// Call the method `sum` on the calculator contract.
// Any unused GAS will be attached since the default GAS weight is 1.
// Attached deposit is defaulted to 0.
ext_calculator::ext(calculator_account_id)
.sum(a, b)
}
}

Allowlist example

Next we'll look at a simple cross-contract call that is made to an allowlist smart contract, returning whether an account is in the list or not.

The common pattern with cross-contract calls is to call a method on an external smart contract, use .then syntax to specify a callback, and then retrieve the result or status of the promise. The callback will typically live inside the same, calling smart contract. There's a special macro used for the callback function, which is #[private]. We'll see this pattern in the example below.

The following example demonstrates two common approaches to callbacks using the high-level cross-contract approach. When writing high-level cross-contract calls, special traits are set up as interfaces for the smart contract being called.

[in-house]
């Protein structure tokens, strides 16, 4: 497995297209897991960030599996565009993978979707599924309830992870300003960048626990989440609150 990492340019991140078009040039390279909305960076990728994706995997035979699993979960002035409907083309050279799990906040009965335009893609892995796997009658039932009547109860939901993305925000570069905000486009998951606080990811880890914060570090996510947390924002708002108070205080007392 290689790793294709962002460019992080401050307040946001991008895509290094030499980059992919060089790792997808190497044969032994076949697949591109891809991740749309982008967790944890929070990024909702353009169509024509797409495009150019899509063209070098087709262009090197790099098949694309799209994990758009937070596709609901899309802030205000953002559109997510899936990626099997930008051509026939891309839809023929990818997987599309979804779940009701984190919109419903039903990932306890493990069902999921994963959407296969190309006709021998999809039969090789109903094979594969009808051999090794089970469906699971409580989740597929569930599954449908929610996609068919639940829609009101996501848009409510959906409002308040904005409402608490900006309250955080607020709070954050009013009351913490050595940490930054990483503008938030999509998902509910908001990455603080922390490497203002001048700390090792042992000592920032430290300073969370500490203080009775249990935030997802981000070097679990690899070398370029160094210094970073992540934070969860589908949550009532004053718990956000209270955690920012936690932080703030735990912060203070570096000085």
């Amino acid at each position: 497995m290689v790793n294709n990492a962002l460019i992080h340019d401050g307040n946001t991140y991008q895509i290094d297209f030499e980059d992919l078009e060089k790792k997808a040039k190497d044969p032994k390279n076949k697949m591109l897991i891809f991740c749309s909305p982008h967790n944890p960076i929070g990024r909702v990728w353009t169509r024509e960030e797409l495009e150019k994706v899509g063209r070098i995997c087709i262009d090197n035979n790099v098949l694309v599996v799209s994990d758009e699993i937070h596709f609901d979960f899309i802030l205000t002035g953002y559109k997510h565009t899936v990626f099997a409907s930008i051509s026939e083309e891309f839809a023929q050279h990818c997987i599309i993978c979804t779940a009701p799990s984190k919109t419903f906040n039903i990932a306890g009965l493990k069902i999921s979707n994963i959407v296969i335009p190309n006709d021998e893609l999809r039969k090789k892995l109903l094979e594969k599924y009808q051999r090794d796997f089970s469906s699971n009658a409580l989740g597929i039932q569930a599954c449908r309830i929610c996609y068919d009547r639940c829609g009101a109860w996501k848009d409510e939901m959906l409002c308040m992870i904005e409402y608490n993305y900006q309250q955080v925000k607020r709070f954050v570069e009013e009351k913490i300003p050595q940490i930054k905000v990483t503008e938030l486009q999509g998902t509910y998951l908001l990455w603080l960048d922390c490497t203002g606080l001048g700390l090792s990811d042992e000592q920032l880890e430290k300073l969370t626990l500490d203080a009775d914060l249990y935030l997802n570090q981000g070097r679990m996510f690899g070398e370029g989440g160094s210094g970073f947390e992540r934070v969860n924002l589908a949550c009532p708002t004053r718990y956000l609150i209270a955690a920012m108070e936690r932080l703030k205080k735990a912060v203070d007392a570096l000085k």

#[ext_contract(ext_allowlist)]
pub trait ExtAllowlist {
fn is_allowlisted(staking_pool_account_id: AccountId) -> bool;
}

After creating the trait, we'll show two simple functions that will make a cross-contract call to an allowlist smart contract, asking if the account mike.testnet is allowlisted. These methods will both return true using different approaches. First we'll look at the methods, then we'll look at the differences in callbacks. Note that for simplicity in this example, the values are hardcoded.

pub const XCC_GAS: Gas = Gas(20000000000000);
fn get_allowlist_contract() -> AccountId {
"allowlist.demo.testnet".parse().unwrap()
}
fn get_account_to_check() -> AccountId {
"mike.testnet".parse().unwrap()
}
#[near_bindgen]
impl Contract {
pub fn xcc_use_promise_result() -> Promise {
// Call the method `is_allowlisted` on the allowlisted contract. Static GAS is only attached to the callback.